In any case, when Neiman Marcus bought the store, it carefully dismantled "The Glass Ship," as the dome is called -- all 26,000 pieces of it -- and had it cleaned, restored, and reinstalled. It's best viewed from the restaurant that's now tucked up right underneath it. But we paused on our way upstairs, distracted by tempting cases full of jewelry and glimpses of those designer handbags priced in the thousands of dollars that are familiar to me only from photographs in Vogue and In Style, in which they hang off the arms of celebrities who, one imagines cynically, usually receive them for free. At a strategically located table laden with Jo Malone perfume samples, we tried several sweet scents, all food-related: Grapefruit, Fig and Cassis, Orange Blossom.
When Hiya suggested checking out the shoes, I said, "After," and we took the escalators to the fourth floor, manfully (womanfully?) ignoring the appeal of the racks of clothing so artfully displayed on every level. (It's not by accident that Zola's wonderful novel about the rise of the department store, Au Bonheur des Dames, literally "At the Happiness of Ladies," is variously translated as The Ladies' Delight or The Ladies' Paradise.)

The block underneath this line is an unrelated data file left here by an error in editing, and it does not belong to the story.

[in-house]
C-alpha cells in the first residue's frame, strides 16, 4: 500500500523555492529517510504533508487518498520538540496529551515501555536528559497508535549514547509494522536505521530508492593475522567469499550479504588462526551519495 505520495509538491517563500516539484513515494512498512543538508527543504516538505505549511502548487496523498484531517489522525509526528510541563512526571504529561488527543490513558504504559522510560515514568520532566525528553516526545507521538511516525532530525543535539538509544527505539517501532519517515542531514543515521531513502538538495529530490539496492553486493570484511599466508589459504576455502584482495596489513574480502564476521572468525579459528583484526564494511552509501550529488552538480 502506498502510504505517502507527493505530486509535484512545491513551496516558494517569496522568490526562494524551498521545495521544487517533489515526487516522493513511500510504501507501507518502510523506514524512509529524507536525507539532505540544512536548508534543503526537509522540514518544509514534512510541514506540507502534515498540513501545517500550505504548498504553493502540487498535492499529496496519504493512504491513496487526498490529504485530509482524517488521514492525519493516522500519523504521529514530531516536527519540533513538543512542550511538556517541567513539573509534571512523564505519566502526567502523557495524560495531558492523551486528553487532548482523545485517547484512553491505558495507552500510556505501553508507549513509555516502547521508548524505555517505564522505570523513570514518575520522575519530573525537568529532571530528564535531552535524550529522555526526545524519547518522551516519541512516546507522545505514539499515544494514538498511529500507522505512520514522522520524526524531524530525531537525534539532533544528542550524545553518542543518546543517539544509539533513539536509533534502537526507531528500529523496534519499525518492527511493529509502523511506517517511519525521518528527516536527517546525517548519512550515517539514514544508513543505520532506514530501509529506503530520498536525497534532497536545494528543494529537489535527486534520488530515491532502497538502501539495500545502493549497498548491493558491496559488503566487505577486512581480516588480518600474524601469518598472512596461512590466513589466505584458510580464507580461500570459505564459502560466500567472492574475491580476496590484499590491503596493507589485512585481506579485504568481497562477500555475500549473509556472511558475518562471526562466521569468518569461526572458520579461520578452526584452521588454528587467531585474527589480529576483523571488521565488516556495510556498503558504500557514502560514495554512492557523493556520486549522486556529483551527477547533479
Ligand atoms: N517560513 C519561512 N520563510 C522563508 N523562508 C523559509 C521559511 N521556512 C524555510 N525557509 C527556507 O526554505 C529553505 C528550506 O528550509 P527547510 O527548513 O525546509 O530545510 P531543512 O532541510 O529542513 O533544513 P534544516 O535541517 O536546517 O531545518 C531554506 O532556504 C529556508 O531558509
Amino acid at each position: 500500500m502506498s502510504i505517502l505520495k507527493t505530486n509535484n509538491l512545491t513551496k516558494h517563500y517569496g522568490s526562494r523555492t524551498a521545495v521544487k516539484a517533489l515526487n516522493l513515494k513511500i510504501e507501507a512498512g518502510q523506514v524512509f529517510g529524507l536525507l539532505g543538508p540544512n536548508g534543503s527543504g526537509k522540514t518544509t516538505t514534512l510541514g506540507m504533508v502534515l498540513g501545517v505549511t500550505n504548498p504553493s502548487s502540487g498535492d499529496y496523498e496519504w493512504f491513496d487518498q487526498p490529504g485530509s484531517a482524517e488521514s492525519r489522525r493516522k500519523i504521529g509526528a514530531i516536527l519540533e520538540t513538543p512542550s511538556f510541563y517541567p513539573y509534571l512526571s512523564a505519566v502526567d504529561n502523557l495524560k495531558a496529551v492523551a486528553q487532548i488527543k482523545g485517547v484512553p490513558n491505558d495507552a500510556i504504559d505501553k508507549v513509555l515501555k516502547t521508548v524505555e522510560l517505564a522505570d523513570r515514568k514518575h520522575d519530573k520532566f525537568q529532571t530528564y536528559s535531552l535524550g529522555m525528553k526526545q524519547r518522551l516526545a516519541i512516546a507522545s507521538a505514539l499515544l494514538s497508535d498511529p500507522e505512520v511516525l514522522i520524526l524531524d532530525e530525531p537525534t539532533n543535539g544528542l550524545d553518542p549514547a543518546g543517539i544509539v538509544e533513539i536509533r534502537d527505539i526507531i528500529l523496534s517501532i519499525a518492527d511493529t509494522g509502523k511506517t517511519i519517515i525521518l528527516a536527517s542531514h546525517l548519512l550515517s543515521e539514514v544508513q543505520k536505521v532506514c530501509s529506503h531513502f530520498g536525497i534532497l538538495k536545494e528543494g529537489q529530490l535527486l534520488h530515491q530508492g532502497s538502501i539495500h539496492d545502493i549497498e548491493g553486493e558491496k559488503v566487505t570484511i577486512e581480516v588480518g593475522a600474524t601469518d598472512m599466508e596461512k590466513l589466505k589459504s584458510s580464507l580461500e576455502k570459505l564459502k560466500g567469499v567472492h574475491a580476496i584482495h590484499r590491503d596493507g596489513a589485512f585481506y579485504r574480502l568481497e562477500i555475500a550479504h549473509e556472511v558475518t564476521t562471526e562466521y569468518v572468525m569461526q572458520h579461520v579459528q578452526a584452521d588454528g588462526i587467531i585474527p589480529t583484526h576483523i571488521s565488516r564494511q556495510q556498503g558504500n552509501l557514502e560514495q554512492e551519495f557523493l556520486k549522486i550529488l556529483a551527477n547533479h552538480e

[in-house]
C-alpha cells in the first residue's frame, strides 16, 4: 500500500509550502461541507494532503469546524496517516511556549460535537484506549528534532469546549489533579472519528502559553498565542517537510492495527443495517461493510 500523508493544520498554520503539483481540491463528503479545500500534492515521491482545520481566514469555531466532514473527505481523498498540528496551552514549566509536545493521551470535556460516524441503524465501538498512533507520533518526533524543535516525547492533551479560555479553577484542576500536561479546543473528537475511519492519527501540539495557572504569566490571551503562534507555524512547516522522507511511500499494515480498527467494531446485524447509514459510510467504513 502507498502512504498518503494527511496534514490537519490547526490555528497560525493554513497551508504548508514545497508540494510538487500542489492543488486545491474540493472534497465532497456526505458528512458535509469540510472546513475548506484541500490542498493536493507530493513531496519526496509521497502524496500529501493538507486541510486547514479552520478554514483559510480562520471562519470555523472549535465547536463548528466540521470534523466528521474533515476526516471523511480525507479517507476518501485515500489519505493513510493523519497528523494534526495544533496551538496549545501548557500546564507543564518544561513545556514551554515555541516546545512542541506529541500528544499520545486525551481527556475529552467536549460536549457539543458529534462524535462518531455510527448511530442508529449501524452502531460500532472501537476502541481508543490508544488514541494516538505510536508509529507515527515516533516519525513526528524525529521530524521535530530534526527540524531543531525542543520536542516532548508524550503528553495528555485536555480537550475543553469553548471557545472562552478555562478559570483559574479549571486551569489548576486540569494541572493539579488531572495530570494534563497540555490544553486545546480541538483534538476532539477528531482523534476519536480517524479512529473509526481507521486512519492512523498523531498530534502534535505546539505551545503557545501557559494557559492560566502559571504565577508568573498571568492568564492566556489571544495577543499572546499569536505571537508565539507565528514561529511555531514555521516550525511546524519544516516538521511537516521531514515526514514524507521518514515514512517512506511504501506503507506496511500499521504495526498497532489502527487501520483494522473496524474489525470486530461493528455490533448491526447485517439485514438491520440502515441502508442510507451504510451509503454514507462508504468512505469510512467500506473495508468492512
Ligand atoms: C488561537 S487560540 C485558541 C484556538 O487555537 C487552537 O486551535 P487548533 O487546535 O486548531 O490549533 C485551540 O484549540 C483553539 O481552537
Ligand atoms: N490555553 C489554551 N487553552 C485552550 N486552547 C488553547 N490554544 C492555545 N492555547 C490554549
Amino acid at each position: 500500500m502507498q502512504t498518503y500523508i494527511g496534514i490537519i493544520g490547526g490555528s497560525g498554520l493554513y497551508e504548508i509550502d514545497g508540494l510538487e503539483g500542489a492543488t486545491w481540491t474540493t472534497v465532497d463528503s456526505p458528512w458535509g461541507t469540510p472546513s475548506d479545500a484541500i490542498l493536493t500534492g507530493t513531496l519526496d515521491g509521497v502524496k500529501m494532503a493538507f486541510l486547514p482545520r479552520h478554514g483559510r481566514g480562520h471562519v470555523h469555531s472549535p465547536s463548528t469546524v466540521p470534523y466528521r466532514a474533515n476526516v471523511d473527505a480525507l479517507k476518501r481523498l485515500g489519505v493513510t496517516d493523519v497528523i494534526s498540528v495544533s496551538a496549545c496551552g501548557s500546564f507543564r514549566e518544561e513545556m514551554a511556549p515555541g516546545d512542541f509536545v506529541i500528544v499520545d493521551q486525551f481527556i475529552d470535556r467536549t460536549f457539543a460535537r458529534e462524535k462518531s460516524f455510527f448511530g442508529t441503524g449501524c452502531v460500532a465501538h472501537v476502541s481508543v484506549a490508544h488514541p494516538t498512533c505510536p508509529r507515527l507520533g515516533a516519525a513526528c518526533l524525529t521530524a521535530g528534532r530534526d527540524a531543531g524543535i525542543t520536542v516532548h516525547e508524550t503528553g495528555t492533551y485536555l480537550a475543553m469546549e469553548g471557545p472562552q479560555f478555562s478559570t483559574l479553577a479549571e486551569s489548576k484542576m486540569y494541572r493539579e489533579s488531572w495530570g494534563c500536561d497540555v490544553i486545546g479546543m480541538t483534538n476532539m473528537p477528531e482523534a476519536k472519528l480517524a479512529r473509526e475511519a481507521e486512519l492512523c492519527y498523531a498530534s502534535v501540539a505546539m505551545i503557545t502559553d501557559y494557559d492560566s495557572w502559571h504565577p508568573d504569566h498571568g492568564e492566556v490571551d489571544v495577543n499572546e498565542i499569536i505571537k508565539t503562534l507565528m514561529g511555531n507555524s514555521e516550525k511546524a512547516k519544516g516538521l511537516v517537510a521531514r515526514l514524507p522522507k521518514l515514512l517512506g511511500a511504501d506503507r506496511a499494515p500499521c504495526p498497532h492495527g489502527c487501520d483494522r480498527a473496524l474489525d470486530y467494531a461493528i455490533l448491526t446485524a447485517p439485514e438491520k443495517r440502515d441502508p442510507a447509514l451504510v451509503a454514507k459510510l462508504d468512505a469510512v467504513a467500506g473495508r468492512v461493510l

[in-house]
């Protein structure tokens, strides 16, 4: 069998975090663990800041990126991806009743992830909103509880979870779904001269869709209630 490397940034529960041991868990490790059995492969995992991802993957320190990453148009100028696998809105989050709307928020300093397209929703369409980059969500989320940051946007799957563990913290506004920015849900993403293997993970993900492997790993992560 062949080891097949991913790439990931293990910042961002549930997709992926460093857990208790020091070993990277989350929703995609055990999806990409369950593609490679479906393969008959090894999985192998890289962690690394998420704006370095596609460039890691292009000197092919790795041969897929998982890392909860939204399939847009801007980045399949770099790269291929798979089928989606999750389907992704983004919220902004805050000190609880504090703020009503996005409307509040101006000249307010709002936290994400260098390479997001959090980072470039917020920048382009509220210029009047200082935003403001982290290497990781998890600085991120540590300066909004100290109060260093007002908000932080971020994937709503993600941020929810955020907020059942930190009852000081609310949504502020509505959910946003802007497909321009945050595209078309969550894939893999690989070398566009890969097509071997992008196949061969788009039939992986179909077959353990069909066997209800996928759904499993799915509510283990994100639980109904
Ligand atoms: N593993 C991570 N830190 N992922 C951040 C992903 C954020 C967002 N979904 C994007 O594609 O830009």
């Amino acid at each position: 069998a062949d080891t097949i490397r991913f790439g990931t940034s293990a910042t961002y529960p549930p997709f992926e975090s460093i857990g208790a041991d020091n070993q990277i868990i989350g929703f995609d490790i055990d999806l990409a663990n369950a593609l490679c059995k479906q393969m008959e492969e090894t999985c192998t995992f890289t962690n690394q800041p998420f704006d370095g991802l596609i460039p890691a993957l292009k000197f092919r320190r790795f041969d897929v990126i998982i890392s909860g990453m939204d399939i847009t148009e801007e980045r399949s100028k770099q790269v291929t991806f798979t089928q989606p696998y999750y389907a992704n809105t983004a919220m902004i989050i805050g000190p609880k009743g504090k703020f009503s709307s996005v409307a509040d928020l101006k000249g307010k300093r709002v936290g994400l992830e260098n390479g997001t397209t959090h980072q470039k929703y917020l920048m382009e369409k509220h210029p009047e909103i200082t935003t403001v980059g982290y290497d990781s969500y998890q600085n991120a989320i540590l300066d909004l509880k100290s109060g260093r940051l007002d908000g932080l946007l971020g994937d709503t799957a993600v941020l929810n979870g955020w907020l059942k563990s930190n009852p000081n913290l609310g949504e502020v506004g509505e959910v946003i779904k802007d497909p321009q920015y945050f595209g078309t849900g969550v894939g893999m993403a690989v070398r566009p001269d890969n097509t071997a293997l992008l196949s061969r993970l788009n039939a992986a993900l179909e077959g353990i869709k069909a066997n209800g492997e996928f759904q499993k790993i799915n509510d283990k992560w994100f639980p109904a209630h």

The Rotunda was reopened after a glitzy renovation, all cream and gold, a couple of months ago, but the rest of the fourth floor was still under construction when we arrived, hidden behind immaculate white drapes. We were early enough to be led to the prime location of the place, the tables clinging to the glass wall above Neiman's entrance, with a stunning full view of Union Square. (For comfort, I'd choose the deep semicircular booths ringing the round room, but you can't beat that view, even though I pointed out that it's now sadly dominated by the uninspiring '60s- and '70s-era buildings that house Saks, Tiffany, and the Levi's store on Post; only the structure that has become the Williams-Sonoma flagship suggests what that block once was like.) Joyce took advantage of our vantage to criticize the fashion choices of the shoppers far below.